I have a dehumidifier in my basement that runs almost constantly. I must empty about 2 gallons of water every day. I had the thought that if it was just distilled water, then I should be able to use it for water changes in my aquarium, or for misting my terrarium.

Would it be safe to use the water I take from my dehumidifier and give it to my pets?

  • 1
    I think the thing you have to worry about is stuff that's built up in the tank. From my experience with humidifiers/dehumidifiers, they tend to accumulated mold. That would be bad news for most living things. Oct 6, 2014 at 14:11

1 Answer 1


Would it be safe to use the water I take from my dehumidifier and give it to my pets?

No. The typical collection tank from a residential dehumidifier is not a safe source of potable water, and certainly isn't up to the quality of commercially-distilled water.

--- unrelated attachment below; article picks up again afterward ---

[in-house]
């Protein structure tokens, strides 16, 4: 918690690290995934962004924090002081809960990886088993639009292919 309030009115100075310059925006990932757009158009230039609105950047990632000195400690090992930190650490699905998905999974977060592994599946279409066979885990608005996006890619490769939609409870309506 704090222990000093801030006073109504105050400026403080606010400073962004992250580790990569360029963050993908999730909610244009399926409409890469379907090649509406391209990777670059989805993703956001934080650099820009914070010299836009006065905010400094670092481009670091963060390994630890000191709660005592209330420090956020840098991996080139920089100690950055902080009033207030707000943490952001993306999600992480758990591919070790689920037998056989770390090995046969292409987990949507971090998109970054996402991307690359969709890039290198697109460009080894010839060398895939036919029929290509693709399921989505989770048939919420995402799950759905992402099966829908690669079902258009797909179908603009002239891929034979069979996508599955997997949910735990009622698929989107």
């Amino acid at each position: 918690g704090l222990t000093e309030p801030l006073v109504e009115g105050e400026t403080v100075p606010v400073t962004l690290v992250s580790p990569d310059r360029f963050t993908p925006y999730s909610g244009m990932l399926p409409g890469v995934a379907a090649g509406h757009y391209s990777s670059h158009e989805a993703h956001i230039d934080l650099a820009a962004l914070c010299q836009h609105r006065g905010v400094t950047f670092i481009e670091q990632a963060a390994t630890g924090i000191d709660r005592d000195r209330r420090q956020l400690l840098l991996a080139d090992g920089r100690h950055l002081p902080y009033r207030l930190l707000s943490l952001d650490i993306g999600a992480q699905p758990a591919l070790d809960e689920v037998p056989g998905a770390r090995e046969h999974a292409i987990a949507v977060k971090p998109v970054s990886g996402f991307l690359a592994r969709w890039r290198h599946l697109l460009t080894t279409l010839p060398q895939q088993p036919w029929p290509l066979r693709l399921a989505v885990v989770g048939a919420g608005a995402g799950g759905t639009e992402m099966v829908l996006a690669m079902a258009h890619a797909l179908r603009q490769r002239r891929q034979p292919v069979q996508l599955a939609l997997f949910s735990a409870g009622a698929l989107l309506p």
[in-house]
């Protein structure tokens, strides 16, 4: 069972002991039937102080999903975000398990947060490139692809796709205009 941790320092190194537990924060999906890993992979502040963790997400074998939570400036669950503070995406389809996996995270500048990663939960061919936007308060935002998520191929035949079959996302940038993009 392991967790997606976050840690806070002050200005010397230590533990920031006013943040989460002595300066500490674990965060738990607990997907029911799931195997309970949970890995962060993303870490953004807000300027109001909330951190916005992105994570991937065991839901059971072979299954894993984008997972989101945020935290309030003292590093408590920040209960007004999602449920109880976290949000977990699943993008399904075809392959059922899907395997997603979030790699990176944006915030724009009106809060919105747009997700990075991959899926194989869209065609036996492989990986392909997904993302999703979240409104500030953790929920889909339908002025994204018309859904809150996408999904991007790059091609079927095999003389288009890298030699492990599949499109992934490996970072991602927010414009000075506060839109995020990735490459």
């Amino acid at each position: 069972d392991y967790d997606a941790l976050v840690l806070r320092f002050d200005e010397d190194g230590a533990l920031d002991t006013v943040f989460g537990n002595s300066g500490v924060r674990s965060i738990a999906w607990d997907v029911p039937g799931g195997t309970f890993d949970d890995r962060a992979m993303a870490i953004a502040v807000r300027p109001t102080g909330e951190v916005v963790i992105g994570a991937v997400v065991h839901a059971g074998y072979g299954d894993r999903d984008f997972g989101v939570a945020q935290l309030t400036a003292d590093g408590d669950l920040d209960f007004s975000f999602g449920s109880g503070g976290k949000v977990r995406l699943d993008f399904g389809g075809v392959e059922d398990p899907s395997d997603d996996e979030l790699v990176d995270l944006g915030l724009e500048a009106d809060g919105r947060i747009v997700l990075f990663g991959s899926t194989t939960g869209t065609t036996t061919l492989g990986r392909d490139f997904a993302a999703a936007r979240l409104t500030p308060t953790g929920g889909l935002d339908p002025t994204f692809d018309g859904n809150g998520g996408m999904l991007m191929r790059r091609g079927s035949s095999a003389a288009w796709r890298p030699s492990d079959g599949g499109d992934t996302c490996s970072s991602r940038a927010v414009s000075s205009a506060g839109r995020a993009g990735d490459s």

Examine Your Options

Water from a typical dehumidifier is not "distilled." It is extracted through either condensation or dessication of ambient humidity. In the latter case, the extraction process itself will generally make the water non-potable; in the former, bacteria and mildew can build up in the collection tank. Every residential unit I've personally owned has carried warnings that the water is not potable.

Even without the warnings, I wouldn't use dehumidifier water directly. If you want to re-use the water for some reason, I'd pass it through a solar still, solar water purifier (e.g. a Puralytics SolarBag), or LifeStraw first, and make sure you scrub out your dehumidifier tank regularly with soap and water to limit the build-up of mildew and sludge.

A cheaper and safer option might be to install an on-tap or in-home water filter that removes chlorine and flouride from the water supply, and can provide whatever additional level of purity you need. However, if you truly need the purity provided by distillation and/or reverse osmosis, then you'll have to do some price shopping to see if doing your own filtration will be cost-effective for you.

Your Answer

By clicking “Post Your Answer”, you agree to our terms of service and acknowledge that you have read and understand our privacy policy and code of conduct.

Not the answer you're looking for? Browse other questions tagged or ask your own question.